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Erbology
Apricot kernel oil benefits

Apricot kernel oil benefits

Team ErbologyErbology

Rich in polyphenols and monounsaturated fats, apricot kernel oil benefits range from skincare to circulatory health. 

April 26, 2023 7:37 pm

‘The only thing better is an apricot in Damascus’

We humans fell in love with the humble apricot thousands of years ago, and with good reason. With its sweet, delicious fruit and precious kernel, the apricot has earned its place in fruit bowls and pantries all over the world.

The apricot hasn’t always made it easy for us, though. In ancient times, the apricot was known as ‘praecox’ or ‘praecoquus’, meaning ‘early’. Apricots mature earlier in the season than their cousins, the plums, causing many a headache for ancient farmers.

Scholars believe that the Chinese philosopher Confucius might have taught his students surrounded by apricot trees, which are native to China. Paying homage to the tradition, the ancient Chinese doctor Tung Fung asked his patients to plant apricot trees in lieu of payment for his treatment. The resulting forest grew to a hundred thousand trees and came to represent doctors and medicine for the Chinese. It’s not a surprise, therefore, to find that apricots are important in Chinese medicine.

It isn’t just China that venerates this special fruit. In Egypt, the apricot only appears on the markets at a specific time every year. This gave rise to the saying ‘fel meshmesh’, or ‘in the apricot’., which would roughly translate to ‘once in a blue moon’ in English.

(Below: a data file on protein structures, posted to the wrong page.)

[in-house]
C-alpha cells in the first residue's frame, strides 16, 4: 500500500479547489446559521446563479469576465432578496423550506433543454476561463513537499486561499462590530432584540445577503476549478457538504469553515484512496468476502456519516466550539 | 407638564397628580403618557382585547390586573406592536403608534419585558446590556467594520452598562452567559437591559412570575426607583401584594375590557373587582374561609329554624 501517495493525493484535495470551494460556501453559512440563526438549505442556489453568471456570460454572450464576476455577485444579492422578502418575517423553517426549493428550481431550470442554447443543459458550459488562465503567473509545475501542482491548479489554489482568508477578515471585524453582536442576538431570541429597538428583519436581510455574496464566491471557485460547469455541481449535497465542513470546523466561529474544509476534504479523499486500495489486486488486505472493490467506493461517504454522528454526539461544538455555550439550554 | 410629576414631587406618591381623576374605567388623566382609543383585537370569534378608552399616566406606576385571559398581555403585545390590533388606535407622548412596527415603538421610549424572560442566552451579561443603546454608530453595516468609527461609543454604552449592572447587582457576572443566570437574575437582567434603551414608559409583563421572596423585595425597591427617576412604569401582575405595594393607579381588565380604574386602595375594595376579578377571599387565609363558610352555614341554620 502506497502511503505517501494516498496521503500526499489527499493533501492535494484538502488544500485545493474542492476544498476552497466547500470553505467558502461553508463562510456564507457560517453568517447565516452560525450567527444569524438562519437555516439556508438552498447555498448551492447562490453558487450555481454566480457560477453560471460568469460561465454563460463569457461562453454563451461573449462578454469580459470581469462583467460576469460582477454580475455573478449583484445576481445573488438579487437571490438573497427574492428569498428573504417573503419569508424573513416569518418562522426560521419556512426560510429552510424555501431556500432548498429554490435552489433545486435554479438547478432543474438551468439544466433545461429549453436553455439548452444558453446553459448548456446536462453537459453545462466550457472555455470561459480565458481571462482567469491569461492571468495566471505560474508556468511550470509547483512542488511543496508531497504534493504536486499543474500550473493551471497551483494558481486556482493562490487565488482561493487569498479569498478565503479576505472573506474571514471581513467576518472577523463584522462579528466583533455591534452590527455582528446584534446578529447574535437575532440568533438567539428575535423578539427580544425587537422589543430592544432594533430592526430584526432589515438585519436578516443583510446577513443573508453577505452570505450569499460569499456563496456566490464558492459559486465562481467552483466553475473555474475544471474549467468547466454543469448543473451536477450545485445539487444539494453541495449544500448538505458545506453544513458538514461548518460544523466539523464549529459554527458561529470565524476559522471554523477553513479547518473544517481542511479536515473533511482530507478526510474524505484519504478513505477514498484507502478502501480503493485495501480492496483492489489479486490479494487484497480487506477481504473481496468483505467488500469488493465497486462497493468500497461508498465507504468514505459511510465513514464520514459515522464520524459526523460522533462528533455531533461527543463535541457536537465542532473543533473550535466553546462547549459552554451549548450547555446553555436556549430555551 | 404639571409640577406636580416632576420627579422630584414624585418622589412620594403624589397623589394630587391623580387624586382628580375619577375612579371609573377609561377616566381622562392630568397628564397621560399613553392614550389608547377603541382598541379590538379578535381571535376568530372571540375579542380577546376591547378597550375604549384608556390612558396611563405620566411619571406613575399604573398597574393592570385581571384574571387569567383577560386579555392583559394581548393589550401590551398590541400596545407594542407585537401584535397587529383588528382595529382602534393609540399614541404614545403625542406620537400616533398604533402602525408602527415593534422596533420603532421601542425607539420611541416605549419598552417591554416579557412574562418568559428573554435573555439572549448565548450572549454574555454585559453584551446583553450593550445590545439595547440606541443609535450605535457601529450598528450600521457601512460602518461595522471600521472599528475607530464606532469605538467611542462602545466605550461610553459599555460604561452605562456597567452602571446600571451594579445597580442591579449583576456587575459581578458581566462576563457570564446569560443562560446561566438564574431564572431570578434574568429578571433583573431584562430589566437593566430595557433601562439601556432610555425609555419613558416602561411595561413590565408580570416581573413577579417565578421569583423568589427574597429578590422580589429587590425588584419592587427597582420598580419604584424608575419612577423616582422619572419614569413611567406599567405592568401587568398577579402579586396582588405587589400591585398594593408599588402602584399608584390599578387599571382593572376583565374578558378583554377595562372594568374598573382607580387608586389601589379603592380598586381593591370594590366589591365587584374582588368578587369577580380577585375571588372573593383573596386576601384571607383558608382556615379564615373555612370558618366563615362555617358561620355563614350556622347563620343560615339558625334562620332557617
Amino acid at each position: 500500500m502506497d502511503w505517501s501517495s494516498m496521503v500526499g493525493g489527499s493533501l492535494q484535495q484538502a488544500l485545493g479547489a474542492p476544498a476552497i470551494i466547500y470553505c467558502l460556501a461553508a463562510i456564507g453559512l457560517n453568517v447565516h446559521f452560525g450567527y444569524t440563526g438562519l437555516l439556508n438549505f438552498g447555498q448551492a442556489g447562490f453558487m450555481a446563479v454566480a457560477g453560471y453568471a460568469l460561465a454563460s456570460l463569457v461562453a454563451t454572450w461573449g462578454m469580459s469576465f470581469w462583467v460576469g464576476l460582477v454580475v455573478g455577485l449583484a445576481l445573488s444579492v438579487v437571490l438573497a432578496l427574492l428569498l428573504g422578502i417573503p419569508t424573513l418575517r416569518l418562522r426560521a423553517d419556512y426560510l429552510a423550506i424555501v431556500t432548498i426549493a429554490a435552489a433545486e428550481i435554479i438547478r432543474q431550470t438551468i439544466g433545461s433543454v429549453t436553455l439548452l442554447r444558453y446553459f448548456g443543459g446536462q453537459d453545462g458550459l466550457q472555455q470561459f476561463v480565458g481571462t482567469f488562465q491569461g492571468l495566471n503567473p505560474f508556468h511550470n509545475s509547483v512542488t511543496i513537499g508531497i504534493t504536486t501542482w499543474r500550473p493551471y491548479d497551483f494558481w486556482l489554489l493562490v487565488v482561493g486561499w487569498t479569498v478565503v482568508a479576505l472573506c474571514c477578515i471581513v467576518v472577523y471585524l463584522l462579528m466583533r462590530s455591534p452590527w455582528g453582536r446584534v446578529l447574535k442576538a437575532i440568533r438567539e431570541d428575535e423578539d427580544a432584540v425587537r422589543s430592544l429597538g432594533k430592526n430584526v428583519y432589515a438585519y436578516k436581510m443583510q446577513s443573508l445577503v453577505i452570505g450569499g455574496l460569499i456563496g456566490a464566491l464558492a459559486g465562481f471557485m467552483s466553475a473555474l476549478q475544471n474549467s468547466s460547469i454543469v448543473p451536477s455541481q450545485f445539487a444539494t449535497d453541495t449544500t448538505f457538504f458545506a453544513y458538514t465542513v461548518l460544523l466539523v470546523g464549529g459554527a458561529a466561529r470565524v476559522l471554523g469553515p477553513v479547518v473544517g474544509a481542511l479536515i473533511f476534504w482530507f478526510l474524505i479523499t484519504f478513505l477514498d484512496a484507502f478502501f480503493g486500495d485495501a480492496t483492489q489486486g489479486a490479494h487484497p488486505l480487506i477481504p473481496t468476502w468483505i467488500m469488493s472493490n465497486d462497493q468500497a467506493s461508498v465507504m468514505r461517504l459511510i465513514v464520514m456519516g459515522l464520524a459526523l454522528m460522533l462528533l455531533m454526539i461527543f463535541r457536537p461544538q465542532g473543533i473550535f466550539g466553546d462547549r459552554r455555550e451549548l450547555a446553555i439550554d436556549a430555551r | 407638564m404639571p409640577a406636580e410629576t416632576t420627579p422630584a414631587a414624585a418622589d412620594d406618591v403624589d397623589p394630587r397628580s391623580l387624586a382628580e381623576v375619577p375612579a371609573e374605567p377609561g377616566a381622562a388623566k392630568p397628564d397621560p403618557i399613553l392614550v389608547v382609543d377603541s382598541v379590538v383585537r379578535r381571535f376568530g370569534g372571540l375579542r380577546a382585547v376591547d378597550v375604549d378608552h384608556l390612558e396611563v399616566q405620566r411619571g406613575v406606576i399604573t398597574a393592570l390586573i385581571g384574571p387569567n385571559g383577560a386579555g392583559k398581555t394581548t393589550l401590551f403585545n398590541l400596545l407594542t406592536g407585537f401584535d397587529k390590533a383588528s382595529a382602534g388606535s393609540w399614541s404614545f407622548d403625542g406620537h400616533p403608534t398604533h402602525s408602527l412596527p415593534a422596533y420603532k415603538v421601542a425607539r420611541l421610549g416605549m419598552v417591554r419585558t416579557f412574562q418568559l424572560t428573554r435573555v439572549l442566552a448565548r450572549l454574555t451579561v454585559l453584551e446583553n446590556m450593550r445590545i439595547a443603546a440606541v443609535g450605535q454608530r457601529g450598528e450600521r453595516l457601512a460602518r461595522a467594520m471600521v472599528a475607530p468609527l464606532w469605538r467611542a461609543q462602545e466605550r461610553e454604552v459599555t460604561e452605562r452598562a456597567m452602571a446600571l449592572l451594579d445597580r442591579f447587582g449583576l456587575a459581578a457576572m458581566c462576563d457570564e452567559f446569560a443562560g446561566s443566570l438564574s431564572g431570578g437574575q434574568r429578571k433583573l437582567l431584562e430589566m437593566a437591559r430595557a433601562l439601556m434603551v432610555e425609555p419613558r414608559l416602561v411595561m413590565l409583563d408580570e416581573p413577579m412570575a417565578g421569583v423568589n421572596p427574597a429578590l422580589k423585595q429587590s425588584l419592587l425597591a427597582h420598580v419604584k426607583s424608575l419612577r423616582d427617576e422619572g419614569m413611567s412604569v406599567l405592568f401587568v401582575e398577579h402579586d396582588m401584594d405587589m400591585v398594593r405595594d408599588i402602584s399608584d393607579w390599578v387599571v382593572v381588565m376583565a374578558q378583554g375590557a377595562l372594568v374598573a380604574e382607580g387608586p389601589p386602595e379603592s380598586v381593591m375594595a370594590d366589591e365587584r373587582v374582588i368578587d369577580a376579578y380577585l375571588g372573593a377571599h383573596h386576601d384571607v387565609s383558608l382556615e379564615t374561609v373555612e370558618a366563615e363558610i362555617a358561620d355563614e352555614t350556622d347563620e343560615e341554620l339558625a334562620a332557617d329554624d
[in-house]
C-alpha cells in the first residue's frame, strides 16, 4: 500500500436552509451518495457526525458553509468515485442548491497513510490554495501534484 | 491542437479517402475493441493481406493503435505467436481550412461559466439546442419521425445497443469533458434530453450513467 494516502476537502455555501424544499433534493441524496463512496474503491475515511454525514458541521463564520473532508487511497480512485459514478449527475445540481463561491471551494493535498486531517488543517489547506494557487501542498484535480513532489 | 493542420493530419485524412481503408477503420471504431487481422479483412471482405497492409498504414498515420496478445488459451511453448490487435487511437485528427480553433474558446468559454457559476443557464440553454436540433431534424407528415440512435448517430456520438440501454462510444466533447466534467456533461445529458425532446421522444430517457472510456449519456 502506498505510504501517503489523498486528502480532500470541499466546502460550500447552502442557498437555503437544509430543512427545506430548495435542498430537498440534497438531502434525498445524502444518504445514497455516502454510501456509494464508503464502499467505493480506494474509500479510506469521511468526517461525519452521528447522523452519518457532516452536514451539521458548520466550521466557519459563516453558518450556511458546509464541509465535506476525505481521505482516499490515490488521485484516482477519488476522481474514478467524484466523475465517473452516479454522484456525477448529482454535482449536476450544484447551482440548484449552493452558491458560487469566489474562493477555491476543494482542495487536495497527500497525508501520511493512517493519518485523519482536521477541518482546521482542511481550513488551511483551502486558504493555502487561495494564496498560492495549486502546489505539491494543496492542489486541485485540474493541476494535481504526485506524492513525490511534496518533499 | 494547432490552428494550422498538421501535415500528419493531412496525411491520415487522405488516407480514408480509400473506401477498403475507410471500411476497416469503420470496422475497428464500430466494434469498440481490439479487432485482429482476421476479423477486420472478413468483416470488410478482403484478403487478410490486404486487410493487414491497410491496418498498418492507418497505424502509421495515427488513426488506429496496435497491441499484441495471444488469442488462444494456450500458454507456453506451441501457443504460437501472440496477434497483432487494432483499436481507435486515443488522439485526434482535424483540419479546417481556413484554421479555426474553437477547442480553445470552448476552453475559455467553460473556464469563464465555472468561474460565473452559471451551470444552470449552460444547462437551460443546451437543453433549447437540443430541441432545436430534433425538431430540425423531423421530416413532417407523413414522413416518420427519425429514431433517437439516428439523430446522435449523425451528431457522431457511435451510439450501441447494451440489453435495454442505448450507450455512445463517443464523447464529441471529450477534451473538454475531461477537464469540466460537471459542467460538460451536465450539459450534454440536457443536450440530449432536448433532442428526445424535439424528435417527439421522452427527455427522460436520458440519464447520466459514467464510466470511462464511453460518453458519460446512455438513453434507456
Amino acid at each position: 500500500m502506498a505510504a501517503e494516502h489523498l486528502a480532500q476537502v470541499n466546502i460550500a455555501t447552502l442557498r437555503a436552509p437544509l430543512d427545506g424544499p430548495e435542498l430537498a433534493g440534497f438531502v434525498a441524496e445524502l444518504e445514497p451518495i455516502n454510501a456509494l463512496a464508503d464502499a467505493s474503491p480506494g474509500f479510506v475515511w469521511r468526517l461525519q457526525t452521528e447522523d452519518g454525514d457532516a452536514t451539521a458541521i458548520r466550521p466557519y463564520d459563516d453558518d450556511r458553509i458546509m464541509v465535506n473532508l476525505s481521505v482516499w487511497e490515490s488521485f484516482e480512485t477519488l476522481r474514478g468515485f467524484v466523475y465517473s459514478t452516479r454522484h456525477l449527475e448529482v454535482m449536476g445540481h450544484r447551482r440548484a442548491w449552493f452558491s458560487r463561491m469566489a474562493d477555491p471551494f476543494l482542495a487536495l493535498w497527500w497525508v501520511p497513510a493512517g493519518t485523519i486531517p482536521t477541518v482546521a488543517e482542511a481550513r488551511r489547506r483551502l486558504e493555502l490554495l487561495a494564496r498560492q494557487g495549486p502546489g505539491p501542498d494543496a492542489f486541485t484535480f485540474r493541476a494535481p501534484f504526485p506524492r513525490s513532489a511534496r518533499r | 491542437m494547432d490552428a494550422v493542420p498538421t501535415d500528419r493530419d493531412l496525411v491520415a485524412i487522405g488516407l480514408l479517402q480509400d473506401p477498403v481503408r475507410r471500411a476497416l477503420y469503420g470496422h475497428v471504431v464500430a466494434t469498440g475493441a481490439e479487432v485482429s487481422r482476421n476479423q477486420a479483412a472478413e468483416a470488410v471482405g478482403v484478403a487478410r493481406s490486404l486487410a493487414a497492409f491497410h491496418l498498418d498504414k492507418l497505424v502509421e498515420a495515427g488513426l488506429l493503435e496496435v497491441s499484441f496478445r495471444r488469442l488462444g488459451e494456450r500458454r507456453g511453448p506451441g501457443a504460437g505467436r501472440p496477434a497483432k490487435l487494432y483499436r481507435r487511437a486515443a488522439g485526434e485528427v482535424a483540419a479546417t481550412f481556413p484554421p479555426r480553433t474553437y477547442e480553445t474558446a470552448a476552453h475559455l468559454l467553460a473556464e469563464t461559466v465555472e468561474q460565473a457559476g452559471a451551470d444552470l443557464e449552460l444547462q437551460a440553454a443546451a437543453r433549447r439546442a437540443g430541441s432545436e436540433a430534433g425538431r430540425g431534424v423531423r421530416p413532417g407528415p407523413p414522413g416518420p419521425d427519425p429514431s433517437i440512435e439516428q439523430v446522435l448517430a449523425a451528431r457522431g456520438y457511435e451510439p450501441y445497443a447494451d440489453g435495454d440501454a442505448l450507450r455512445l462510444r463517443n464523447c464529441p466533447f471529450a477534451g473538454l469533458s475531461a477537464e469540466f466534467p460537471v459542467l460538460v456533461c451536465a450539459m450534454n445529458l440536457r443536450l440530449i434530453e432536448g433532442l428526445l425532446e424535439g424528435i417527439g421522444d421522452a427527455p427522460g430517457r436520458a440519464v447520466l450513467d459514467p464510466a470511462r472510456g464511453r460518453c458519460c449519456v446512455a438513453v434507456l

However, it’s a Turkish saying that really captures our universal love of the apricot. ‘Bundan iyisi Şam’da kayısı,’ the saying goes. ‘The only thing better is an apricot in Damascus.’ 

apricot tree

The art of the apricot

Such is our esteem for the apricot that it has made many appearances in everything from royal gardens to famous plays.

The Roman general and legendary patron of the arts Lucius Licinius Lucullus, who lived from 118 BC until around 56 BC, brought Apricot trees to western Europe from Armenia. In England, apricots have been carefully and lovingly cultivated since the times of Henry VIII – but were reserved for the aristocracy.

William Shakespeare’s “A Midsummer Night’s Dream” features the fairy queen Titania directing her subjects to feed Bottom with apricots, an intimation of sensuality and marvellous indulgence. Dramatist John Webster used apricots to different but equally striking effect in “The Duchess of Malfi”. Here, the Duchess ate apricots to induce labour, as many believed fresh fruit could do at the time.

A key scene in Mikhail Bulgakov’s classic Russian novel ‘The Master and Margarita’ features two characters meeting in a park over warm apricot juice.

‘Color will bee raw and fierce’

Apricots are pleasing to both the eye and the palette.

The colour of the fruit ranges from a subtle and soft yellow to a vivid orange hue with reddish overtones. The shape is similar to a peach. Under the bright skin, the warm colour palette continues into the flesh.

The smooth surface and the humble size of the apricot make it a tactile delight. It is no wonder that a multitude of artists as well as writers have crafted work in its honour. Anonymous Chinese painters of the Ming dynasty sit unexpectedly alongside gritty contemporary East London artists in their love of the apricot.

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